Threatening endangered species
December 11, 2013 —
Here in the Upper Delaware River Valley, living close to nature, we realize its great value to our lives; we understand the importance of preserving our pristine rivers and streams, our healthy forests and nature’s critical diversity of species. In the language of science, we value our region’s amazing biodiversity and the essential ecosystems on which the river valley’s species depend.
An essential element of preserving biodiversity and ecosystems is defending threatened and endangered (T&E) species. Now, however, both in Washington, DC and in Harrisburg, PA, there are lawmakers seeking to weaken the process for protecting T&E species. The proposed Pennsylvania law is called, innocently enough, the Endangered Species Coordination Act. We believe it is not so innocent.
We join those who are expressing their grave concern at the Pennsylvania Game Commission (PGC), which has jurisdiction over listing T&E animals and birds, and those at the Pennsylvania Fish and Boat Commission (PF&BC), which has jurisdiction over listing fish, reptiles and amphibians. We join also with the Northeast PA chapter of the Audubon Society, the Delaware Riverkeeper and others who are speaking out against the bills (House Bill 1576 and Senate Bill 1047).
The most serious problem with the proposed law is that it would turn over to bureaucrats at the state’s Independent Regulatory Review Commission (IRRC) and to the legislature’s standing committees the final decision on whether to list or to delist a species, opening what has previously been a science-based process to politicization. As one legislator, who supports the House bill, told a constituent, “The independent review provided by IRRC is in place to provide accountability.” For us this raises the question of accountability to whom?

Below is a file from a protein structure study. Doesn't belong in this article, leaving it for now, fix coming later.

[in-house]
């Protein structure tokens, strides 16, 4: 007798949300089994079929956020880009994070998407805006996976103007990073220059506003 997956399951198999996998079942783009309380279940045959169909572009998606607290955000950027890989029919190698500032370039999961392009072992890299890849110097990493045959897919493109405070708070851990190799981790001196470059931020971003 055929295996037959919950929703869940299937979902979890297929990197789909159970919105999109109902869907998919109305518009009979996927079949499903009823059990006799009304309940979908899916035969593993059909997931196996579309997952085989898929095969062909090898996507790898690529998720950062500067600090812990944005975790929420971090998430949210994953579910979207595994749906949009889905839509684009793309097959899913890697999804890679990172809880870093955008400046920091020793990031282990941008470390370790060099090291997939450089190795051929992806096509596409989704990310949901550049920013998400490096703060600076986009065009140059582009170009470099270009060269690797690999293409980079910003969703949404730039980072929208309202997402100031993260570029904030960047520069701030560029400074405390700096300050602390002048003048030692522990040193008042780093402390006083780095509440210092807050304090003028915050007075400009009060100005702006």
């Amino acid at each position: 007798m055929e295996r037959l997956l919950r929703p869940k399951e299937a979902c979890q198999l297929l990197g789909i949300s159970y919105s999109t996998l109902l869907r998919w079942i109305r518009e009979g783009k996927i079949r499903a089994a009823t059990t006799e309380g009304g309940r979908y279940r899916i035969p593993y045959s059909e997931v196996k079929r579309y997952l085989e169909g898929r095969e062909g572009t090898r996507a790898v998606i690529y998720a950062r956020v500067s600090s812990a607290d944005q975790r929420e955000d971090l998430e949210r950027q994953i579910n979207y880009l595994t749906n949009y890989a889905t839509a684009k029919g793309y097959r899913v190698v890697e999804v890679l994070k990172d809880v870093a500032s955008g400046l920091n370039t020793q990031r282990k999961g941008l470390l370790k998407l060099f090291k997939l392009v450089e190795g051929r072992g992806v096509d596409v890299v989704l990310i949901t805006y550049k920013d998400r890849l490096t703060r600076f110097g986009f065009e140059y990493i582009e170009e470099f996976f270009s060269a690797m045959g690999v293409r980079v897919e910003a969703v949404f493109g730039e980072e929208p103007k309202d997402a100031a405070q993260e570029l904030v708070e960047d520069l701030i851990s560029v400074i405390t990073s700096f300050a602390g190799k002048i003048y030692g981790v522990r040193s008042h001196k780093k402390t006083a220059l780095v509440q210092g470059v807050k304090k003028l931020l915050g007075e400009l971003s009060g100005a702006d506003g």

Other critics, such as PGC Executive Director Carl Roe, maintain that regulatory review by the IRRC is completely redundant to the process (because the boards of commissioners at the PGC and PF&BC already are fully independent agencies), and that the bills’ proposals would make the listing process burdensome, inefficient and slow by adding a new layer of bureaucracy.
The same legislator cited above went on to say that “lawmakers have for years heard concerns and frustrations from business and industry, as well as local government planners and conservation project planers about the cumbersome, non-transparent and time-consuming nature of the review process for environmental permitting… House Bill 1576 could serve to improve that system… while creating a proper balance between economic growth and environmental protection.”